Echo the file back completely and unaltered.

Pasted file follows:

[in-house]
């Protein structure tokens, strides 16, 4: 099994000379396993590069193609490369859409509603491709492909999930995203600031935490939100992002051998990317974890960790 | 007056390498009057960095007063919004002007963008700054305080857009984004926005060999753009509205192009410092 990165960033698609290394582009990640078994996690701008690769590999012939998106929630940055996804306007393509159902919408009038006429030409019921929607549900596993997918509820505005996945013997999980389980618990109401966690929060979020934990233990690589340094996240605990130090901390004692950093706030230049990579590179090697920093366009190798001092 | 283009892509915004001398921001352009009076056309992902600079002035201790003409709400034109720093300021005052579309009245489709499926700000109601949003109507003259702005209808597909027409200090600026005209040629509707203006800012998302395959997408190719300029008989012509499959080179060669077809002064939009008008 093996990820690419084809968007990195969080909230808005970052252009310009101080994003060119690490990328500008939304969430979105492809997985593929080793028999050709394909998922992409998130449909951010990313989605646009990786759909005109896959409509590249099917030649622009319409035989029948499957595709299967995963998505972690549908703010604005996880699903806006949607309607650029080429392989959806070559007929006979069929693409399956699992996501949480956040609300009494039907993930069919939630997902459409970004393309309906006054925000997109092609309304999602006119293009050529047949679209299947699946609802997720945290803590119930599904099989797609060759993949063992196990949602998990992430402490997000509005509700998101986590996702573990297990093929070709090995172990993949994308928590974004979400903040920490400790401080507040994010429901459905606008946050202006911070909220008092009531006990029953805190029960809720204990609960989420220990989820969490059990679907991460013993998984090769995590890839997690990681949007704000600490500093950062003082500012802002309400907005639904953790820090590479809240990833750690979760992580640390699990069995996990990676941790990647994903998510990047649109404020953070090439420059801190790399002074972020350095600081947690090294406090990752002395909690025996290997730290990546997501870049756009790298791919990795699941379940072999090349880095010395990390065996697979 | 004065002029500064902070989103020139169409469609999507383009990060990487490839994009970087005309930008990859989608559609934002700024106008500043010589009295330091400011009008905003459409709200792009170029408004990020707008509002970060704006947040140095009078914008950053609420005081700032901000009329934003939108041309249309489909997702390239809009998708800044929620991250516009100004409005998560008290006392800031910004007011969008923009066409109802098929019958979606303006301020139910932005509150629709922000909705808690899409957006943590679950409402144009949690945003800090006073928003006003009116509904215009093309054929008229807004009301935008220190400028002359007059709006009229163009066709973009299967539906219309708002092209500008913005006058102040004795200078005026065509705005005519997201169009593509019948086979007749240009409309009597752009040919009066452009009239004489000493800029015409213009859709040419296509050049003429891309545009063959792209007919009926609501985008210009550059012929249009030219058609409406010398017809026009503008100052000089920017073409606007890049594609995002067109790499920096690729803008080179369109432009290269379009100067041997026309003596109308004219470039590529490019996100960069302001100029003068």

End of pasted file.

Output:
[in-house]
């Protein structure tokens, strides 16, 4: 099994000379396993590069193609490369859409509603491709492909999930995203600031935490939100992002051998990317974890960790 | 007056390498009057960095007063919004002007963008700054305080857009984004926005060999753009509205192009410092 990165960033698609290394582009990640078994996690701008690769590999012939998106929630940055996804306007393509159902919408009038006429030409019921929607549900596993997918509820505005996945013997999980389980618990109401966690929060979020934990233990690589340094996240605990130090901390004692950093706030230049990579590179090697920093366009190798001092 | 283009892509915004001398921001352009009076056309992902600079002035201790003409709400034109720093300021005052579309009245489709499926700000109601949003109507003259702005209808597909027409200090600026005209040629509707203006800012998302395959997408190719300029008989012509499959080179060669077809002064939009008008 093996990820690419084809968007990195969080909230808005970052252009310009101080994003060119690490990328500008939304969430979105492809997985593929080793028999050709394909998922992409998130449909951010990313989605646009990786759909005109896959409509590249099917030649622009319409035989029948499957595709299967995963998505972690549908703010604005996880699903806006949607309607650029080429392989959806070559007929006979069929693409399956699992996501949480956040609300009494039907993930069919939630997902459409970004393309309906006054925000997109092609309304999602006119293009050529047949679209299947699946609802997720945290803590119930599904099989797609060759993949063992196990949602998990992430402490997000509005509700998101986590996702573990297990093929070709090995172990993949994308928590974004979400903040920490400790401080507040994010429901459905606008946050202006911070909220008092009531006990029953805190029960809720204990609960989420220990989820969490059990679907991460013993998984090769995590890839997690990681949007704000600490500093950062003082500012802002309400907005639904953790820090590479809240990833750690979760992580640390699990069995996990990676941790990647994903998510990047649109404020953070090439420059801190790399002074972020350095600081947690090294406090990752002395909690025996290997730290990546997501870049756009790298791919990795699941379940072999090349880095010395990390065996697979 | 004065002029500064902070989103020139169409469609999507383009990060990487490839994009970087005309930008990859989608559609934002700024106008500043010589009295330091400011009008905003459409709200792009170029408004990020707008509002970060704006947040140095009078914008950053609420005081700032901000009329934003939108041309249309489909997702390239809009998708800044929620991250516009100004409005998560008290006392800031910004007011969008923009066409109802098929019958979606303006301020139910932005509150629709922000909705808690899409957006943590679950409402144009949690945003800090006073928003006003009116509904215009093309054929008229807004009301935008220190400028002359007059709006009229163009066709973009299967539906219309708002092209500008913005006058102040004795200078005026065509705005005519997201169009593509019948086979007749240009409309009597752009040919009066452009009239004489000493800029015409213009859709040419296509050049003429891309545009063959792209007919009926609501985008210009550059012929249009030219058609409406010398017809026009503008100052000089920017073409606007890049594609995002067109790499920096690729803008080179369109432009290269379009100067041997026309003596109308004219470039590529490019996100960069302001100029003068």